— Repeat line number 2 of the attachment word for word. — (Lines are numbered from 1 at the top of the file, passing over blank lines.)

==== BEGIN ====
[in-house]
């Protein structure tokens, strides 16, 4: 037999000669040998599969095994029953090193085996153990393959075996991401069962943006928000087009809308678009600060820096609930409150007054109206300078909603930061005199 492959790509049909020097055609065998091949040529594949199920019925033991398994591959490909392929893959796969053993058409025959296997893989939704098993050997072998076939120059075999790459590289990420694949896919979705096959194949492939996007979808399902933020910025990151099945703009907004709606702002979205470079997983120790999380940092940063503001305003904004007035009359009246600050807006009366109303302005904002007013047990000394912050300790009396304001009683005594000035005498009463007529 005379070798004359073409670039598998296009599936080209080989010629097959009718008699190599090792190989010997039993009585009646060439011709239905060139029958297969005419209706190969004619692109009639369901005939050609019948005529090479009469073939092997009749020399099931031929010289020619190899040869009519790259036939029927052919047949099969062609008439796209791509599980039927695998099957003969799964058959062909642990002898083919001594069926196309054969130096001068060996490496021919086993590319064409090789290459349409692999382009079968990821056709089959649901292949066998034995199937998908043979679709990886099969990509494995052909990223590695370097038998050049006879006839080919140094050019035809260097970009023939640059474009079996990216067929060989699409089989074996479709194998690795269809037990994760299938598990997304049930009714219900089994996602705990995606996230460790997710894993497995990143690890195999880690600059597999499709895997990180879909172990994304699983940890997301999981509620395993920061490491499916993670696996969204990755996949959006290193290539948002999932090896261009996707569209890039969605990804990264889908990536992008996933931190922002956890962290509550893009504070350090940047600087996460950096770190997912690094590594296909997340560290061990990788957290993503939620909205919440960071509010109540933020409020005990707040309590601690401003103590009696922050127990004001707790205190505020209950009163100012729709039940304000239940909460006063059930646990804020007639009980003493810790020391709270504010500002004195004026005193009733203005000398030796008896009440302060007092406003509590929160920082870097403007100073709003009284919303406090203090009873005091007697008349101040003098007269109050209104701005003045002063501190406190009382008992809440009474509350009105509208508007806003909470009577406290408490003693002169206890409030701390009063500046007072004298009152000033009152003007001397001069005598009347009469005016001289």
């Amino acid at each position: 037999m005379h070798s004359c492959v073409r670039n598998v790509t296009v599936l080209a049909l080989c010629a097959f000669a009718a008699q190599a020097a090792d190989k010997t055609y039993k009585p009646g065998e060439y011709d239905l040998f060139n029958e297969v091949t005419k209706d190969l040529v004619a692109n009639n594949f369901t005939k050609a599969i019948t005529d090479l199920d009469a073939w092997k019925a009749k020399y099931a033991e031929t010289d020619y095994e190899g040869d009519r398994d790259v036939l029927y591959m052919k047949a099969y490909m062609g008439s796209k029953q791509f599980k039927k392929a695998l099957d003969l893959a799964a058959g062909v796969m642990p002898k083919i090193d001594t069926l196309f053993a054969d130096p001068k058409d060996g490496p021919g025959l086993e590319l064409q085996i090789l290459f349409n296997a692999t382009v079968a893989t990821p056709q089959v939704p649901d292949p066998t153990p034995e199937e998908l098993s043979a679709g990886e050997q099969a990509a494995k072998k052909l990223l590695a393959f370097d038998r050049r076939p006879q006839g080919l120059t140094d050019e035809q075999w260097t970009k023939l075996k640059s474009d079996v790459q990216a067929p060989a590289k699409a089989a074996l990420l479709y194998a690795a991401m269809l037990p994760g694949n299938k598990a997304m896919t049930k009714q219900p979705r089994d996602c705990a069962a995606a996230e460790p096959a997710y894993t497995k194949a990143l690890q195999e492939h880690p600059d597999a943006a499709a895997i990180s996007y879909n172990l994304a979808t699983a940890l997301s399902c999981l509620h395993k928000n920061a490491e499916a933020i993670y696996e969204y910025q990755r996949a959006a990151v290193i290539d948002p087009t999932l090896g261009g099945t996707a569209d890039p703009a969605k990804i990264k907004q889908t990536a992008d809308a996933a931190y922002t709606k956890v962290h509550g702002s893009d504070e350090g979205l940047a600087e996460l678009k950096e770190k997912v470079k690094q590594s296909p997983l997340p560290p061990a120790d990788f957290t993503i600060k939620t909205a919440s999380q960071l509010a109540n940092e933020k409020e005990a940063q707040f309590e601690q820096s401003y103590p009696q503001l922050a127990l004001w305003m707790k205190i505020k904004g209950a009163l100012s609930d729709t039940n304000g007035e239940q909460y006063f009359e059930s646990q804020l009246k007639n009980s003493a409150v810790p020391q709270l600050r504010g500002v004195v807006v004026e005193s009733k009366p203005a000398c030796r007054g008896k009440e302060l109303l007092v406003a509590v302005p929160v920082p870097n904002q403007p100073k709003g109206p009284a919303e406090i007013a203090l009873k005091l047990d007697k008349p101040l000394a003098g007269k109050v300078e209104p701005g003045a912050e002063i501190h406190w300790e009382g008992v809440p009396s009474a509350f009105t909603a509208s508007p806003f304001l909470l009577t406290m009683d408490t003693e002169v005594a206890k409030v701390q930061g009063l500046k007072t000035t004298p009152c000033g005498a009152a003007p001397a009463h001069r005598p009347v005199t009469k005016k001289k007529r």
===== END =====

């Protein structure tokens, strides 16, 4: 037999000669040998599969095994029953090193085996153990393959075996991401069962943006928000087009809308678009600060820096609930409150007054109206300078909603930061005199 492959790509049909020097055609065998091949040529594949199920019925033991398994591959490909392929893959796969053993058409025959296997893989939704098993050997072998076939120059075999790459590289990420694949896919979705096959194949492939996007979808399902933020910025990151099945703009907004709606702002979205470079997983120790999380940092940063503001305003904004007035009359009246600050807006009366109303302005904002007013047990000394912050300790009396304001009683005594000035005498009463007529 005379070798004359073409670039598998296009599936080209080989010629097959009718008699190599090792190989010997039993009585009646060439011709239905060139029958297969005419209706190969004619692109009639369901005939050609019948005529090479009469073939092997009749020399099931031929010289020619190899040869009519790259036939029927052919047949099969062609008439796209791509599980039927695998099957003969799964058959062909642990002898083919001594069926196309054969130096001068060996490496021919086993590319064409090789290459349409692999382009079968990821056709089959649901292949066998034995199937998908043979679709990886099969990509494995052909990223590695370097038998050049006879006839080919140094050019035809260097970009023939640059474009079996990216067929060989699409089989074996479709194998690795269809037990994760299938598990997304049930009714219900089994996602705990995606996230460790997710894993497995990143690890195999880690600059597999499709895997990180879909172990994304699983940890997301999981509620395993920061490491499916993670696996969204990755996949959006290193290539948002999932090896261009996707569209890039969605990804990264889908990536992008996933931190922002956890962290509550893009504070350090940047600087996460950096770190997912690094590594296909997340560290061990990788957290993503939620909205919440960071509010109540933020409020005990707040309590601690401003103590009696922050127990004001707790205190505020209950009163100012729709039940304000239940909460006063059930646990804020007639009980003493810790020391709270504010500002004195004026005193009733203005000398030796008896009440302060007092406003509590929160920082870097403007100073709003009284919303406090203090009873005091007697008349101040003098007269109050209104701005003045002063501190406190009382008992809440009474509350009105509208508007806003909470009577406290408490003693002169206890409030701390009063500046007072004298009152000033009152003007001397001069005598009347009469005016001289």